We present simple one-shot distribution experiments comparing the relative importance of efficiency concerns, maximin preferences, and inequality aversion, as well as the relative performance of the fairness theories by Gary E Bolton and Axel Ockenfels and by Ernst Fehr and Klaus M. Schmidt. While the Fehr-Schmidt theory performs better in a direct comparison, this appears to be due to being in line with maximin preferences. More importantly, we find that a combination of efficiency concerns, maximin preferences, and selfishness can rationalize most of the data while the Bolton-Ockenfels and Fehr-Schmidt theories are unable to explain important patterns.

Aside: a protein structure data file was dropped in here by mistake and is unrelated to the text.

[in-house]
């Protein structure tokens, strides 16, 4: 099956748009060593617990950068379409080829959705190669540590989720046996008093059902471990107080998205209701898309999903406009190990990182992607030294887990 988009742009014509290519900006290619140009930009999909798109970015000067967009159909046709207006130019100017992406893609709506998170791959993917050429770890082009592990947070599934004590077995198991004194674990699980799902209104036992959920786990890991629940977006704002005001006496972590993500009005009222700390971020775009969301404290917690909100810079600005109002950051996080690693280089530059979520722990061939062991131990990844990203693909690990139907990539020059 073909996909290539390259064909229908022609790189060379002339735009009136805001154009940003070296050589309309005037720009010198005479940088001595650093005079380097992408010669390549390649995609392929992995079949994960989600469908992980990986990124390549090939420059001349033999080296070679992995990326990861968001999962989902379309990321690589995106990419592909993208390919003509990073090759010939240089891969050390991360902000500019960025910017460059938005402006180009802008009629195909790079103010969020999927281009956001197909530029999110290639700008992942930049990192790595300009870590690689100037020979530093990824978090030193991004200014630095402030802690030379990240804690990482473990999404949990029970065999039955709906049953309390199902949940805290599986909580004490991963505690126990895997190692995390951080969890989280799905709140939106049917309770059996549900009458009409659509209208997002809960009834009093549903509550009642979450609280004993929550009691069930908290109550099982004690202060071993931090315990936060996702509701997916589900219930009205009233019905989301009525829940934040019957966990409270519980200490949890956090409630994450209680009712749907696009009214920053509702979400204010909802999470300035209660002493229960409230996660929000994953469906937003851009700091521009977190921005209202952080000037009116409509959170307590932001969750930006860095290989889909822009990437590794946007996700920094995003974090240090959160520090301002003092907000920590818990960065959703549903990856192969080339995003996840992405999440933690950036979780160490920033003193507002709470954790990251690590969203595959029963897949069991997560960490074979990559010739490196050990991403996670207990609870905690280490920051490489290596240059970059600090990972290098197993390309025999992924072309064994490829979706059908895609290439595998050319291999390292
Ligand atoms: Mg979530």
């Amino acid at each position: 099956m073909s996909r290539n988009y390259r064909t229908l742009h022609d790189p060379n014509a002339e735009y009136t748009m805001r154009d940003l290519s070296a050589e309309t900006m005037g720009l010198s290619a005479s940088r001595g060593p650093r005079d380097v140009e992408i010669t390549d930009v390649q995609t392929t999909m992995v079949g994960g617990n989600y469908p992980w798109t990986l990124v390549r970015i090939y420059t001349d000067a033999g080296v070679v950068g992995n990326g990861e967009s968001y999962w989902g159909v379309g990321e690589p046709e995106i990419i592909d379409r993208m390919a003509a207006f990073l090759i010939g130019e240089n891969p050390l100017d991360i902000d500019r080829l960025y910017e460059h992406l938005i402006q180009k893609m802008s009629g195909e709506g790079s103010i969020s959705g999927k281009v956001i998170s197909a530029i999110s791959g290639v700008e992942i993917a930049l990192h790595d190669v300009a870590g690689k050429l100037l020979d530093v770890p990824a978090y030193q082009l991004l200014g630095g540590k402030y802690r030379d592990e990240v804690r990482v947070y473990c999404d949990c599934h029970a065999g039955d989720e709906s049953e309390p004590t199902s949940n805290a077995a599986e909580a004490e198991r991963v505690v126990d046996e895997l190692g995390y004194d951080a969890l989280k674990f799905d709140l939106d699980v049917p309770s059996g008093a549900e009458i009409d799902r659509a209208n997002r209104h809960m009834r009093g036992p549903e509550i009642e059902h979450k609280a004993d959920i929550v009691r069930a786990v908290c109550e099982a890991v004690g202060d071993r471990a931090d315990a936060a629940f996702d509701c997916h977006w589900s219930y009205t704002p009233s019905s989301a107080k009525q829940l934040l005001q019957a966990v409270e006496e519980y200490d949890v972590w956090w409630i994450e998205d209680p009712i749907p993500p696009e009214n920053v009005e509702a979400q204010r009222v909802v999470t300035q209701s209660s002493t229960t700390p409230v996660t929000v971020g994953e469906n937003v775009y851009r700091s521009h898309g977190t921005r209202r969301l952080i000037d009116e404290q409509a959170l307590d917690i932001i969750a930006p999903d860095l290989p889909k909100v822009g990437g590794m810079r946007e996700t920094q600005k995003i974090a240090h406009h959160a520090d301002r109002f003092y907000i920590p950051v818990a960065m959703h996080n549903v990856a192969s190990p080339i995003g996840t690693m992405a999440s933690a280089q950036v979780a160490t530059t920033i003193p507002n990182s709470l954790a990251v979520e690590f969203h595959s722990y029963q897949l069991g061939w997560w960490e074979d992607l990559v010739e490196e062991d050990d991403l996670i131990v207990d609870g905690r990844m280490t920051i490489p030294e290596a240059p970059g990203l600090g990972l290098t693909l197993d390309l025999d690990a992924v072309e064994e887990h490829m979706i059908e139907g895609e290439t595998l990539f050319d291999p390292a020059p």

Engelmann, D., & Strobel, M. (2004). Inequality Aversion, Efficiency and Maximin Preferences in Simple Distribution experiments. American Economic Review, 94(4, Sept.), 857-869. https://doi.org/10.1257/0002828042002741